Have you always wanted to learn how to sew a shirt but the thought overwhelms you? Sewing your own is a lot cheaper compared to buying it, and it’s easier than you think.

 If you’re a beginner sewer or have never sewn one before, starting with a basic shirt is the way to go. As long as you know how to operate a sewing machine, you can sew your shirt. To begin the process, you need to draft or work from a pattern.

In this tutorial, we will show you a step-by-step guide on how to make a shirt at home easily.

How To Create The Perfect Shirt Pattern

Step 1: Find a shirt that fits well

Copying the shape of your favorite shirt that fits you perfectly is the easiest way to make a shirt pattern. 

Step 2: Fold the shirt in half. 

Fold your shirt in half vertically, make sure to keep the front sides out. Then, lay your halved shirt over a large sheet of paper. 

It is recommended to put the paper over thick cardboard before you place the shirt on top. The cardboard will provide a work surface that’s to trace over. Furthermore, you’ll need to stick pins into the paper, and the cardboard backing will make this a lot easier.

Step 3: Pin along the back outline. 

Pin along the perimeter of your shirt. Pay close attention to the back neckline seam under the collar and the sleeve seam.

You don’t need to be precise when pinning along the seam, bottom hem, and sides since the purpose of this step is to secure your shirt down in place. 

For the sleeve seam, stick the pins straight down through the seam and into the paper. Space the pins no further than 1 inch apart. Meanwhile, for the back neckline, stick the pins straight down through the seam connecting the back neckline to its collar. Space the pins 1 inch apart.

Step 4: Trace the outline. 

With your shirt pinned securely, trace along its shoulder, sides, and bottom parts. Use a pencil to lightly trace around the entire outline of your shirt.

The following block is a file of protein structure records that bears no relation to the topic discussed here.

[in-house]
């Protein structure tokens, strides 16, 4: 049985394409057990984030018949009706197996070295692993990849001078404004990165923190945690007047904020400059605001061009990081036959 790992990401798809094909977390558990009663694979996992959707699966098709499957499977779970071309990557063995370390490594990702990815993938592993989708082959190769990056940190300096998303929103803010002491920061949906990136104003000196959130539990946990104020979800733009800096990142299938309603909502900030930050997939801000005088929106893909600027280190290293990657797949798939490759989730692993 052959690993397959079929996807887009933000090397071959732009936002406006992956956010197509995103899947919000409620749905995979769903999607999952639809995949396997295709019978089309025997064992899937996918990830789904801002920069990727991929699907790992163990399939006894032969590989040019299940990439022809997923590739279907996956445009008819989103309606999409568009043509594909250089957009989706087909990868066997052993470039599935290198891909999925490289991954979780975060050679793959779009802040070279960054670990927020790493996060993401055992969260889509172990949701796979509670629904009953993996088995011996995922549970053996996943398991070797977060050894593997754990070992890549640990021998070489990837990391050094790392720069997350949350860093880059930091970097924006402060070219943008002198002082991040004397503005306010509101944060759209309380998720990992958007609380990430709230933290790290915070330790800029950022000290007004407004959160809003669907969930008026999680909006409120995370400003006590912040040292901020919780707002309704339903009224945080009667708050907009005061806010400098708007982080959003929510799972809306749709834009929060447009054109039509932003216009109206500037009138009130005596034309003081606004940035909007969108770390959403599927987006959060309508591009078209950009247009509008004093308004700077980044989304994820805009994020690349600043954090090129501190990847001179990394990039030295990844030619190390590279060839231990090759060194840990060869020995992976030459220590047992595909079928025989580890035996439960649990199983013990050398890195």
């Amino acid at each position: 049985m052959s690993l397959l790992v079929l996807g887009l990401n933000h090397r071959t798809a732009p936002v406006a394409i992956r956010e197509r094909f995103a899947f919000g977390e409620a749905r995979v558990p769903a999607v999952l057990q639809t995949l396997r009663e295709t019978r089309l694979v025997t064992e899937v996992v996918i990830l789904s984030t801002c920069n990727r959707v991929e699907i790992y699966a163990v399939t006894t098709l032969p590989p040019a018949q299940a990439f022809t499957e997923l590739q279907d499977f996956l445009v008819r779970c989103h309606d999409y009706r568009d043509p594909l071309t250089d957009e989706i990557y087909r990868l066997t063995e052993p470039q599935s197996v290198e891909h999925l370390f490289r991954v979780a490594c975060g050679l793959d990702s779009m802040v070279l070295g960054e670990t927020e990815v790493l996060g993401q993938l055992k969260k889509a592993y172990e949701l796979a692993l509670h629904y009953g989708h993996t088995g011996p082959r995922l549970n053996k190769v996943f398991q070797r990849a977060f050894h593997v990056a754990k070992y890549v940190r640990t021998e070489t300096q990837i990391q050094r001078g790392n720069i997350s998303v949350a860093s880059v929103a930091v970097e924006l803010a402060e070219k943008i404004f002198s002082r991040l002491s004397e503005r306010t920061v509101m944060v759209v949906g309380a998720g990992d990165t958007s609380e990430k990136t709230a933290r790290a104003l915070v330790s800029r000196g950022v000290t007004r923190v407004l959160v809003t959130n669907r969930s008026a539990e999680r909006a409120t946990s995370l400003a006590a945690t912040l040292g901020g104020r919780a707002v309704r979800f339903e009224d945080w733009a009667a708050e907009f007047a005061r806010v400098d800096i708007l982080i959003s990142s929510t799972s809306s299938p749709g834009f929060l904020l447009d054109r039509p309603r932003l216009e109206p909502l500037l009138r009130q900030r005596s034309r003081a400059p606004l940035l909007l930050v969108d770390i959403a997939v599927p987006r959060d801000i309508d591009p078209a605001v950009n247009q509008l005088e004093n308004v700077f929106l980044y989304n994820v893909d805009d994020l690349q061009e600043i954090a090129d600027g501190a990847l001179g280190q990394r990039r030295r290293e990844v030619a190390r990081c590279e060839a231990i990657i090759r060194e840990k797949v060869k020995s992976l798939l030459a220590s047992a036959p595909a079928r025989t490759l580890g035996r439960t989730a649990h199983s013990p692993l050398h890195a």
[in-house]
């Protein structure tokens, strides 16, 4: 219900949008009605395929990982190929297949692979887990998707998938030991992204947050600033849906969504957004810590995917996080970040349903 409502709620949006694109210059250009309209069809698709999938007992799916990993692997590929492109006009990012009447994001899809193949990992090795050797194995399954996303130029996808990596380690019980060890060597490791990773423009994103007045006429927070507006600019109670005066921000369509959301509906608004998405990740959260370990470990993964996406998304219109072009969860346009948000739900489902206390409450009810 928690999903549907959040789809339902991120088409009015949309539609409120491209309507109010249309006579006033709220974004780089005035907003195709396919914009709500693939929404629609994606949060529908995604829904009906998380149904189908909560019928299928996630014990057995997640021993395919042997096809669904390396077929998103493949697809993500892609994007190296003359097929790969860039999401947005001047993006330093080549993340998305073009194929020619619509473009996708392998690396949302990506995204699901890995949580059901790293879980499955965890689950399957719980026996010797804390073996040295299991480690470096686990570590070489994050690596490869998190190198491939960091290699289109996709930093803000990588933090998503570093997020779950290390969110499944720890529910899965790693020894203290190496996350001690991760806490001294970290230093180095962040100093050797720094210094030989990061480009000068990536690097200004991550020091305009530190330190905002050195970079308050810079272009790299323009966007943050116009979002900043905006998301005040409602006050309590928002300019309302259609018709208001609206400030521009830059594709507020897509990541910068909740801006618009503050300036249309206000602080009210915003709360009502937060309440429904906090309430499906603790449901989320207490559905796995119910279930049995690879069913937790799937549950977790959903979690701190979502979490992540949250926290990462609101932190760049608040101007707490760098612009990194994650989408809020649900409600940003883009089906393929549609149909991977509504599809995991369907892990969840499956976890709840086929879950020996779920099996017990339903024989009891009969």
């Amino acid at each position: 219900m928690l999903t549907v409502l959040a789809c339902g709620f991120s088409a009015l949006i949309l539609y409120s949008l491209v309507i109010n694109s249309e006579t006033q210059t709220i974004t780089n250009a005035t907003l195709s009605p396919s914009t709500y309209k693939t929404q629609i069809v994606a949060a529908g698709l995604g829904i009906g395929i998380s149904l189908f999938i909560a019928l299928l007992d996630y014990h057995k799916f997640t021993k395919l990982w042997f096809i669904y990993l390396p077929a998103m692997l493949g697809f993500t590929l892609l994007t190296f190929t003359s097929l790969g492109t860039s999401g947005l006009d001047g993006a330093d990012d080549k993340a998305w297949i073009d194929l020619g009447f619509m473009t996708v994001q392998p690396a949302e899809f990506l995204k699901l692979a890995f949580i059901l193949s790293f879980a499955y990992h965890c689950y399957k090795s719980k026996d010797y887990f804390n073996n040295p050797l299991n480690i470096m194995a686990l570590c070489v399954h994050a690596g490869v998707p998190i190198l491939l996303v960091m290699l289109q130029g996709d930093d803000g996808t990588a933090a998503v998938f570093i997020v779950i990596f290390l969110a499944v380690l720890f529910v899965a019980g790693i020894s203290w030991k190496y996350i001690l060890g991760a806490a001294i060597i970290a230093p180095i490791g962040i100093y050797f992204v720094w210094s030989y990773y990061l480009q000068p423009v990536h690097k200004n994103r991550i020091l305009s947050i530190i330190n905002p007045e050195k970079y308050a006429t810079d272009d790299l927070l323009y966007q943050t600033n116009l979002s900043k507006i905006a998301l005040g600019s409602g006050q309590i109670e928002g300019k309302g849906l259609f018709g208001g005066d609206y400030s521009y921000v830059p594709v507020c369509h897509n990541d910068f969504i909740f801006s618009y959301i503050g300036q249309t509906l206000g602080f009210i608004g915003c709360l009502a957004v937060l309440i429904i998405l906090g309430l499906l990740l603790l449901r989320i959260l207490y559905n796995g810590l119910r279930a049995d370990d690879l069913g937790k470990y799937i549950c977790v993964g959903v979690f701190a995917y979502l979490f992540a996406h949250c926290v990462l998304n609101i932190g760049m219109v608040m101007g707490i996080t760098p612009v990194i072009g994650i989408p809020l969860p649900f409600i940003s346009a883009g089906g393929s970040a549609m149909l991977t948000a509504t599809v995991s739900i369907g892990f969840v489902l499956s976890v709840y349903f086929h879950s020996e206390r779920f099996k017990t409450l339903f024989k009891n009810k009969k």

When done, lift your shirt to locate the holes marking the sleeve seam and neckline seam. Trace along these holes to complete the outline for the back pattern piece.

Step 5: Pin along the front outline. 

Move your folded shirt over to a fresh piece of paper and along the front outline rather than the back.

Follow the same steps you use for the shirt back to place the pins along the perimeter and sleeves of the shirt front. Keep in mind that the front neckline is usually deeper than the back. To mark it out, place the pins beneath the front part of the neckline, just below the collar. Keep them 1 inch apart and straight down.

Step 6: Trace the outline. 

Lightly trace the shoulder, sides, and bottom with a pencil, ensuring that your shirt remains pinned in place. Then, remove the shirt and trace along the pin marks of the neckline and sleeve to complete the front outline.

Step 7: Pin and trace around the sleeve. 

Unfold your shirt and flatten out one of its sleeves. Next, pin it to a clean paper and trace around the outline.

As before, insert the pins straight through the connecting seam.

Trace around the top, bottom, and outer edge of the sleeve with the sleeve still in place. Remove your shirt from the paper and trace along the pin-marked seam to complete the outline.

Step 9: Mark the pieces

Mark and label every piece by part, such as back body, front body, and sleeve. Also, mark the fold line of each piece.

Step 10: Cut and match the pieces. 

Cut around each pattern piece outline carefully. When you’re done, check and ensure that all pattern pieces match one another.

Material Preparation

Step 1: Choose the right shirt material. 

Most shirts are made from knit fabric. However, you may use a knit fabric with a fairly low amount of stretch so that it will be easier to sew. The rule of thumb, using a material similar in weight and construction  to the original shirt you drafted the pattern from will make it easier to duplicate its weight